What’s in it for me?


You’ve been working long and hard on your project (Novel/Software Application/Workshop Pitch/Fill In the Blank). It’s colossal! It’s amazing! You’re ready to show it off to the world or at least your potential customers. The presentation goes well and you believe folks are on board. Then it happens. There’s always one “Neddy Negativity” in the crowd who tries to squash it.

What is Neddy’s motivation for dumping cold water on your idea? Is he hell-bent on squashing you to lift up his own kingdom? Sometimes. In my many years of experience, I’ve found that usually isn’t the case. Most folks are afraid of change. They don’t understand how your new idea is going to impact their world. Is it a good thing? Or is it just a waste of time that they really don’t have energy to bother with?

It doesn’t really matter what the Neddy Negativities of the world think (though sometimes Neddy has some really good points and should at least be heard). Don’t let them squash good ideas. Be ready to tell these difficult folks about the benefits you’re offering. In other words: What’s in it for them?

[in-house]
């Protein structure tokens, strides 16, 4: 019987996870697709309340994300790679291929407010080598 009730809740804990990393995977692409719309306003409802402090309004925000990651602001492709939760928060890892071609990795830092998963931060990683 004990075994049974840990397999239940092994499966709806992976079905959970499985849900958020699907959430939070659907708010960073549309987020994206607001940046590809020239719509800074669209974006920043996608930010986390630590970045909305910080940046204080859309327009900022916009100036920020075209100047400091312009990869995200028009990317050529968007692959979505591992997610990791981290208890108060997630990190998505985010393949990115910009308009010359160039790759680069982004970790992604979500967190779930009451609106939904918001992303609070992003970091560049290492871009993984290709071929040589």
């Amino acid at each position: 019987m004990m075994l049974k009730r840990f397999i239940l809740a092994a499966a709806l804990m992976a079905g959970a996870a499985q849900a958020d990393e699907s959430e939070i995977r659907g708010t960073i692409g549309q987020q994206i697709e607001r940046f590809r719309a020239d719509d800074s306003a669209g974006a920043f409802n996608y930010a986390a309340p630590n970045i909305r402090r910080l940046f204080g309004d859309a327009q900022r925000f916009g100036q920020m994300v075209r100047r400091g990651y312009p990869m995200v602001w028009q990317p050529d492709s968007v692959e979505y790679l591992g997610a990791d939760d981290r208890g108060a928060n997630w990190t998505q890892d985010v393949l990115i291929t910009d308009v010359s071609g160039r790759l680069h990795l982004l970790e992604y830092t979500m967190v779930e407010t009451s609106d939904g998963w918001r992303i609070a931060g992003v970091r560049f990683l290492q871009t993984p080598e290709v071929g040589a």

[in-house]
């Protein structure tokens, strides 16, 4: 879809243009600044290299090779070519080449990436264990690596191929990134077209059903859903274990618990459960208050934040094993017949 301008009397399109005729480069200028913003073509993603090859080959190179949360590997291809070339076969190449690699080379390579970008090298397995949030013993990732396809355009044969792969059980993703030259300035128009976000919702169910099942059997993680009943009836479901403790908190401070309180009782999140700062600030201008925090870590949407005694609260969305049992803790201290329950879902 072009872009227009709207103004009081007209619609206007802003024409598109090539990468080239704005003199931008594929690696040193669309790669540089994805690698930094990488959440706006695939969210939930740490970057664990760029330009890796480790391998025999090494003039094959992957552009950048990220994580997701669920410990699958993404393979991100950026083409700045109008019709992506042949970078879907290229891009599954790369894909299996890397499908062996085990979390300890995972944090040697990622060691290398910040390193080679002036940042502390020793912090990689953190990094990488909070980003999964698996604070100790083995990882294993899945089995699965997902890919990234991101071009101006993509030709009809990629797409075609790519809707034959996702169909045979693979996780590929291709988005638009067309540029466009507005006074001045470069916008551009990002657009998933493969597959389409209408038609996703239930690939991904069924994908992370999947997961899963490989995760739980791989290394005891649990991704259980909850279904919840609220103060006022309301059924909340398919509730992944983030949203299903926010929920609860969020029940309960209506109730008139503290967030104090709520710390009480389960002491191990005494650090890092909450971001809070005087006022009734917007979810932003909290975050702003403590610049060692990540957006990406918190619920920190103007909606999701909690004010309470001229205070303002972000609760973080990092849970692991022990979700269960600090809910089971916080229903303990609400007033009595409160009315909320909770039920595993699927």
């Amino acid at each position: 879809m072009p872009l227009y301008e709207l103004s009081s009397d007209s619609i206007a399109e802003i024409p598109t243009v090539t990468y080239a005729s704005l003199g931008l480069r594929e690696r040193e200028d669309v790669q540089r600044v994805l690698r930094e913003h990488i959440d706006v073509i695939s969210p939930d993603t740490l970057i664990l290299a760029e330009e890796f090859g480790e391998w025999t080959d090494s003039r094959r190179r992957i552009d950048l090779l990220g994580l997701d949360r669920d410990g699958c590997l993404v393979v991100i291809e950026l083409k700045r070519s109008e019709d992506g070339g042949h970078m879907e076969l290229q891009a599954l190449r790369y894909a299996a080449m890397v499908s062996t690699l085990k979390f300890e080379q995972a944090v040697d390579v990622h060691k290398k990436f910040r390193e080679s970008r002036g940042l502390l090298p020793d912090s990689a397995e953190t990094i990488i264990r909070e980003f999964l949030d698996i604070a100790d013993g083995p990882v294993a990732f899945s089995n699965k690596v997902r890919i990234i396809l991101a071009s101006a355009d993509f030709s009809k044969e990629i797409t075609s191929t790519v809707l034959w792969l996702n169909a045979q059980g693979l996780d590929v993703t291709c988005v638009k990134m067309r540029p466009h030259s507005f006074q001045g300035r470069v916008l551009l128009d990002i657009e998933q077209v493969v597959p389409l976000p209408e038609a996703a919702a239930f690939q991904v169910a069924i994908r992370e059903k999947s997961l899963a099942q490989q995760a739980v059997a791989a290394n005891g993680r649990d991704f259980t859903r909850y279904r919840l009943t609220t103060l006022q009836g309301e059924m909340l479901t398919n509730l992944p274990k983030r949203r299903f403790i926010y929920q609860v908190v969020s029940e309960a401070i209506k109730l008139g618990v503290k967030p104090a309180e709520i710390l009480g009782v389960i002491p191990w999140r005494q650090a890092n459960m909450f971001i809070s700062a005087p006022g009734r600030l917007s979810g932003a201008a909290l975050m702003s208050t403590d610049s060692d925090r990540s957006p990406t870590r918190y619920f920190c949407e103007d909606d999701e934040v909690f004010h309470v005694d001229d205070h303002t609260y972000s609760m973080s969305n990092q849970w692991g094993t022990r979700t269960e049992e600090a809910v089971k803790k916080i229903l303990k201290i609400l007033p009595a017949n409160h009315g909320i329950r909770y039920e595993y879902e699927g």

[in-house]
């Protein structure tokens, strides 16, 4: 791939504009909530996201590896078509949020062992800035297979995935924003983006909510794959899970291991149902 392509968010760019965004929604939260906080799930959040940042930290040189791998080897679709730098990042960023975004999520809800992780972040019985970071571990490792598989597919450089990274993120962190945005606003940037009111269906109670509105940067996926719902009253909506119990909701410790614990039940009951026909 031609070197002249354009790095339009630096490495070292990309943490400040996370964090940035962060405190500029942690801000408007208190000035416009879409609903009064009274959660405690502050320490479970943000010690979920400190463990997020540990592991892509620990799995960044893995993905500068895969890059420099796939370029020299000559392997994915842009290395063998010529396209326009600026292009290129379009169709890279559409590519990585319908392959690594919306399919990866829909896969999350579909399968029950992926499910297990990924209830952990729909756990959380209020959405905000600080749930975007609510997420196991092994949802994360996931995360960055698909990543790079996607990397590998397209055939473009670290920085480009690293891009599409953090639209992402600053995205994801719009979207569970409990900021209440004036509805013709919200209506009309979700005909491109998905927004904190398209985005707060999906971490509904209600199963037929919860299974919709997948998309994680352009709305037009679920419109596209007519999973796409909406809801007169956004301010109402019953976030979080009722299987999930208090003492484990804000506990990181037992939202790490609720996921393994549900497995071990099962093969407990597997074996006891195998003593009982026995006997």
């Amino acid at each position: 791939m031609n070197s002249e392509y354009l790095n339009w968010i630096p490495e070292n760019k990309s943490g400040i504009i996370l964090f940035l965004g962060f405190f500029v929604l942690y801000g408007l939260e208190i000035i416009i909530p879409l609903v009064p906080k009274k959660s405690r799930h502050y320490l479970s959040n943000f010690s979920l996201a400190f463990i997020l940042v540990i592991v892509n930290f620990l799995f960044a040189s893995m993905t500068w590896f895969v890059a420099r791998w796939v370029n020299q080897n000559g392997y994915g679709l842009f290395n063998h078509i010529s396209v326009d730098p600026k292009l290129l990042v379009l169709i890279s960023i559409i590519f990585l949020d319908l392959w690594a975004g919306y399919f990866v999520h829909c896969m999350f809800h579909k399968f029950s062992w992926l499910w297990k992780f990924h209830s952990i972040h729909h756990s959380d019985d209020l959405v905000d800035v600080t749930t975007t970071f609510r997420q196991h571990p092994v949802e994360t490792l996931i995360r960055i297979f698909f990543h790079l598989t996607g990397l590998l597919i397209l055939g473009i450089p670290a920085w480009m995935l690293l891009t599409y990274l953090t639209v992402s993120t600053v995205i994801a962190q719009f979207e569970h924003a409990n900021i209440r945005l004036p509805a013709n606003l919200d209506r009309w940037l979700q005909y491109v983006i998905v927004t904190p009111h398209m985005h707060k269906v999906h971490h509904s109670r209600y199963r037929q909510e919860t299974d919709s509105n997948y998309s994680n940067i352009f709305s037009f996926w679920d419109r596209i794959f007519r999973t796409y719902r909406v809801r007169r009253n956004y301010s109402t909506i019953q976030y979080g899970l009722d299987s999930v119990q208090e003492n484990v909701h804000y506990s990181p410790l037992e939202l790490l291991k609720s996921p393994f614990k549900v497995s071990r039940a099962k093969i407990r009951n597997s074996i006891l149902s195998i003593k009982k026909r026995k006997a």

• DO: Research your potential customer. What are their needs? Who are their customers?
  • DO: Be as specific as you can. How will your writing workshop benefit their conference attendees (and pull in more interested students)? How will your software application make their life easier and reduce costs and/or streamline processes?
  • DON’T: Give an exaggerated used car salesman pitch. Do not exaggerate what your product can do. “Truth Will Out!” If you and your product can’t live up to the promises you make, your credibility will be in question and so will your professional reputation.
  • DON’T: Be vague. There are professional bullshit blockers (like myself) out there whose job it is to protect the fiscal, technical infrastructure and employee well-being of their organizations. If you can’t tell us exactly what, when, why, how and how much…well, we’ll go to the next person who can. Think your presentations through from this point of view.

Final Thoughts – Before people are willing to invest time and resources into something, they want to understand what’s in it for them. It’s human nature. We’re pulled and prodded into so many directions, the last thing we want is yet another responsibility. How is what you’re trying to sell me of any benefit? How is it going to make my life easier? How is it going to benefit my customers? If you can answer those questions, then your chance for success dramatically increases.


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